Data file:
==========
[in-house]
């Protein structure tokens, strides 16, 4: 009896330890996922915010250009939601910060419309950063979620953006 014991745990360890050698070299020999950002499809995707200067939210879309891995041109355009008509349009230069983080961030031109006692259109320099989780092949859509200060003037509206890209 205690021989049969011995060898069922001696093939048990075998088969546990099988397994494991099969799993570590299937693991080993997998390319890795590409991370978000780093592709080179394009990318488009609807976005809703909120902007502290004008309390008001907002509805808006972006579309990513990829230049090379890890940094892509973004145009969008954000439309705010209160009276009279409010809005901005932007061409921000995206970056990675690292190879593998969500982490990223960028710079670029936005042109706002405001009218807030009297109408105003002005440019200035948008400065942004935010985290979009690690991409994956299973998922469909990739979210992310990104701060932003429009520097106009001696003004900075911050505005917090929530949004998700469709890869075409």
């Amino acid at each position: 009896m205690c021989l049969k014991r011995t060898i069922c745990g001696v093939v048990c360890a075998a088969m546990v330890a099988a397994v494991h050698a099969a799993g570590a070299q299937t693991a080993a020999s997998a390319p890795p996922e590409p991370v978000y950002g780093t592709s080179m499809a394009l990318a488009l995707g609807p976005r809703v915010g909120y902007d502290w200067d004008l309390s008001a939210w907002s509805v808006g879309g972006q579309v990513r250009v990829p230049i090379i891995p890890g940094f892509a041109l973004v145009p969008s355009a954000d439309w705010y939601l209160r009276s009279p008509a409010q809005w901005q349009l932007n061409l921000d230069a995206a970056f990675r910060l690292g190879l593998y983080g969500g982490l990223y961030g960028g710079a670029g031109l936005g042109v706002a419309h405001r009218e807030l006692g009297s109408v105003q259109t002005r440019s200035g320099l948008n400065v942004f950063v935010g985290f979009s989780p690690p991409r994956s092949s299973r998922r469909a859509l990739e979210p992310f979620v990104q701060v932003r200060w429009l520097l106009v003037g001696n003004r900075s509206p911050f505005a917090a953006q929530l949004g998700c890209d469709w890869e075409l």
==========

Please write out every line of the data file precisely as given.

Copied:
[in-house]
């Protein structure tokens, strides 16, 4: 009896330890996922915010250009939601910060419309950063979620953006 014991745990360890050698070299020999950002499809995707200067939210879309891995041109355009008509349009230069983080961030031109006692259109320099989780092949859509200060003037509206890209 205690021989049969011995060898069922001696093939048990075998088969546990099988397994494991099969799993570590299937693991080993997998390319890795590409991370978000780093592709080179394009990318488009609807976005809703909120902007502290004008309390008001907002509805808006972006579309990513990829230049090379890890940094892509973004145009969008954000439309705010209160009276009279409010809005901005932007061409921000995206970056990675690292190879593998969500982490990223960028710079670029936005042109706002405001009218807030009297109408105003002005440019200035948008400065942004935010985290979009690690991409994956299973998922469909990739979210992310990104701060932003429009520097106009001696003004900075911050505005917090929530949004998700469709890869075409």
């Amino acid at each position: 009896m205690c021989l049969k014991r011995t060898i069922c745990g001696v093939v048990c360890a075998a088969m546990v330890a099988a397994v494991h050698a099969a799993g570590a070299q299937t693991a080993a020999s997998a390319p890795p996922e590409p991370v978000y950002g780093t592709s080179m499809a394009l990318a488009l995707g609807p976005r809703v915010g909120y902007d502290w200067d004008l309390s008001a939210w907002s509805v808006g879309g972006q579309v990513r250009v990829p230049i090379i891995p890890g940094f892509a041109l973004v145009p969008s355009a954000d439309w705010y939601l209160r009276s009279p008509a409010q809005w901005q349009l932007n061409l921000d230069a995206a970056f990675r910060l690292g190879l593998y983080g969500g982490l990223y961030g960028g710079a670029g031109l936005g042109v706002a419309h405001r009218e807030l006692g009297s109408v105003q259109t002005r440019s200035g320099l948008n400065v942004f950063v935010g985290f979009s989780p690690p991409r994956s092949s299973r998922r469909a859509l990739e979210p992310f979620v990104q701060v932003r200060w429009l520097l106009v003037g001696n003004r900075s509206p911050f505005a917090a953006q929530l949004g998700c890209d469709w890869e075409l």